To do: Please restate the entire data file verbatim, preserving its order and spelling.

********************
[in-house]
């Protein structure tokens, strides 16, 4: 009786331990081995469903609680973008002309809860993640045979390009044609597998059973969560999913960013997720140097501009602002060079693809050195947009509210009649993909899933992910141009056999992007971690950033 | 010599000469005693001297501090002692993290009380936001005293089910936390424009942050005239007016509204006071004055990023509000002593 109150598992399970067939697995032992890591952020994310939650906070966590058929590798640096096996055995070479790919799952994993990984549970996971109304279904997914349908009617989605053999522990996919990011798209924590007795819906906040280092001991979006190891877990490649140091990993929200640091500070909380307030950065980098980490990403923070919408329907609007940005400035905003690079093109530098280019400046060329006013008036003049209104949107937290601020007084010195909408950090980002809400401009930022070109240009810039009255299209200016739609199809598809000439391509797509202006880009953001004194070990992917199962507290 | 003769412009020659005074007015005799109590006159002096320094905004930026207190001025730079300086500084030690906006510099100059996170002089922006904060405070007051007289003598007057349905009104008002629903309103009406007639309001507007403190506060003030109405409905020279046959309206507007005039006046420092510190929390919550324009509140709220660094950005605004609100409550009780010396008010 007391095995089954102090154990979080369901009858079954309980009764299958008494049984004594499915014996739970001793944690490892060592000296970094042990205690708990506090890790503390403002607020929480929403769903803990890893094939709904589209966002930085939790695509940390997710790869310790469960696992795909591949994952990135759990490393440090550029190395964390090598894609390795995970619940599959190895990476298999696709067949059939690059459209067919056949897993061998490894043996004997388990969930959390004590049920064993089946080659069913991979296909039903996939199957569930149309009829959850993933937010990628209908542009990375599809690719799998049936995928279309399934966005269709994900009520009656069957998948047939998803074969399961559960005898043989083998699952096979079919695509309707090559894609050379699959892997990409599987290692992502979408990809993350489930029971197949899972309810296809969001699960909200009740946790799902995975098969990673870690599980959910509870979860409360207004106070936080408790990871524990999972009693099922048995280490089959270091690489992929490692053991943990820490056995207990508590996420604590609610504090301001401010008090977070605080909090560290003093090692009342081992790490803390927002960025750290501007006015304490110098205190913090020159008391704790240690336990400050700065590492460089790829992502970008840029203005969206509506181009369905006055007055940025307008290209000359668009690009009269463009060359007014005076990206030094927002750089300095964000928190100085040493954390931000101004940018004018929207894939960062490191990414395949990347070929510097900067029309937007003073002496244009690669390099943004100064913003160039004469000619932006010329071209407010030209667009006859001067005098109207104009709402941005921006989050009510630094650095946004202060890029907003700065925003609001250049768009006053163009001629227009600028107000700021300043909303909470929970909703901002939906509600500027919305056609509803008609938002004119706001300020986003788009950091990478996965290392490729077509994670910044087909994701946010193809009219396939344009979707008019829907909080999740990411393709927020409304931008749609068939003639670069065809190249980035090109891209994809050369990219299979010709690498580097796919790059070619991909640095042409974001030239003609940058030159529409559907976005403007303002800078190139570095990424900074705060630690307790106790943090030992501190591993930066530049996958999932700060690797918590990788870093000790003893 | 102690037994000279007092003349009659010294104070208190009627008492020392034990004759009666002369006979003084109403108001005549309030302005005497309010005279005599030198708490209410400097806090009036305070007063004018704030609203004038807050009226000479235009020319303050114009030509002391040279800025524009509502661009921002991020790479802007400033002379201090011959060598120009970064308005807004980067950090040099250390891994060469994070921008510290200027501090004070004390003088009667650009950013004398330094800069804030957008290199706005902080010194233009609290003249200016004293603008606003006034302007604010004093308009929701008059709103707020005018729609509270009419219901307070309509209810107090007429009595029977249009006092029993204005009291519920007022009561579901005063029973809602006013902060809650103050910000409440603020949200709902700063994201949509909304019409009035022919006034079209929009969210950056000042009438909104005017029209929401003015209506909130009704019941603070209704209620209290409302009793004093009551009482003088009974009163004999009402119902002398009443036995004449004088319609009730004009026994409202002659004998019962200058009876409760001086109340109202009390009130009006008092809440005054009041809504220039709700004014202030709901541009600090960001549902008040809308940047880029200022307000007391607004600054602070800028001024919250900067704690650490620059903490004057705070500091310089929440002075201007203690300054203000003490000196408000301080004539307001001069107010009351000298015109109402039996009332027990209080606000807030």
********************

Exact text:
[in-house]
């Protein structure tokens, strides 16, 4: 009786331990081995469903609680973008002309809860993640045979390009044609597998059973969560999913960013997720140097501009602002060079693809050195947009509210009649993909899933992910141009056999992007971690950033 | 010599000469005693001297501090002692993290009380936001005293089910936390424009942050005239007016509204006071004055990023509000002593 109150598992399970067939697995032992890591952020994310939650906070966590058929590798640096096996055995070479790919799952994993990984549970996971109304279904997914349908009617989605053999522990996919990011798209924590007795819906906040280092001991979006190891877990490649140091990993929200640091500070909380307030950065980098980490990403923070919408329907609007940005400035905003690079093109530098280019400046060329006013008036003049209104949107937290601020007084010195909408950090980002809400401009930022070109240009810039009255299209200016739609199809598809000439391509797509202006880009953001004194070990992917199962507290 | 003769412009020659005074007015005799109590006159002096320094905004930026207190001025730079300086500084030690906006510099100059996170002089922006904060405070007051007289003598007057349905009104008002629903309103009406007639309001507007403190506060003030109405409905020279046959309206507007005039006046420092510190929390919550324009509140709220660094950005605004609100409550009780010396008010 007391095995089954102090154990979080369901009858079954309980009764299958008494049984004594499915014996739970001793944690490892060592000296970094042990205690708990506090890790503390403002607020929480929403769903803990890893094939709904589209966002930085939790695509940390997710790869310790469960696992795909591949994952990135759990490393440090550029190395964390090598894609390795995970619940599959190895990476298999696709067949059939690059459209067919056949897993061998490894043996004997388990969930959390004590049920064993089946080659069913991979296909039903996939199957569930149309009829959850993933937010990628209908542009990375599809690719799998049936995928279309399934966005269709994900009520009656069957998948047939998803074969399961559960005898043989083998699952096979079919695509309707090559894609050379699959892997990409599987290692992502979408990809993350489930029971197949899972309810296809969001699960909200009740946790799902995975098969990673870690599980959910509870979860409360207004106070936080408790990871524990999972009693099922048995280490089959270091690489992929490692053991943990820490056995207990508590996420604590609610504090301001401010008090977070605080909090560290003093090692009342081992790490803390927002960025750290501007006015304490110098205190913090020159008391704790240690336990400050700065590492460089790829992502970008840029203005969206509506181009369905006055007055940025307008290209000359668009690009009269463009060359007014005076990206030094927002750089300095964000928190100085040493954390931000101004940018004018929207894939960062490191990414395949990347070929510097900067029309937007003073002496244009690669390099943004100064913003160039004469000619932006010329071209407010030209667009006859001067005098109207104009709402941005921006989050009510630094650095946004202060890029907003700065925003609001250049768009006053163009001629227009600028107000700021300043909303909470929970909703901002939906509600500027919305056609509803008609938002004119706001300020986003788009950091990478996965290392490729077509994670910044087909994701946010193809009219396939344009979707008019829907909080999740990411393709927020409304931008749609068939003639670069065809190249980035090109891209994809050369990219299979010709690498580097796919790059070619991909640095042409974001030239003609940058030159529409559907976005403007303002800078190139570095990424900074705060630690307790106790943090030992501190591993930066530049996958999932700060690797918590990788870093000790003893 | 102690037994000279007092003349009659010294104070208190009627008492020392034990004759009666002369006979003084109403108001005549309030302005005497309010005279005599030198708490209410400097806090009036305070007063004018704030609203004038807050009226000479235009020319303050114009030509002391040279800025524009509502661009921002991020790479802007400033002379201090011959060598120009970064308005807004980067950090040099250390891994060469994070921008510290200027501090004070004390003088009667650009950013004398330094800069804030957008290199706005902080010194233009609290003249200016004293603008606003006034302007604010004093308009929701008059709103707020005018729609509270009419219901307070309509209810107090007429009595029977249009006092029993204005009291519920007022009561579901005063029973809602006013902060809650103050910000409440603020949200709902700063994201949509909304019409009035022919006034079209929009969210950056000042009438909104005017029209929401003015209506909130009704019941603070209704209620209290409302009793004093009551009482003088009974009163004999009402119902002398009443036995004449004088319609009730004009026994409202002659004998019962200058009876409760001086109340109202009390009130009006008092809440005054009041809504220039709700004014202030709901541009600090960001549902008040809308940047880029200022307000007391607004600054602070800028001024919250900067704690650490620059903490004057705070500091310089929440002075201007203690300054203000003490000196408000301080004539307001001069107010009351000298015109109402039996009332027990209080606000807030």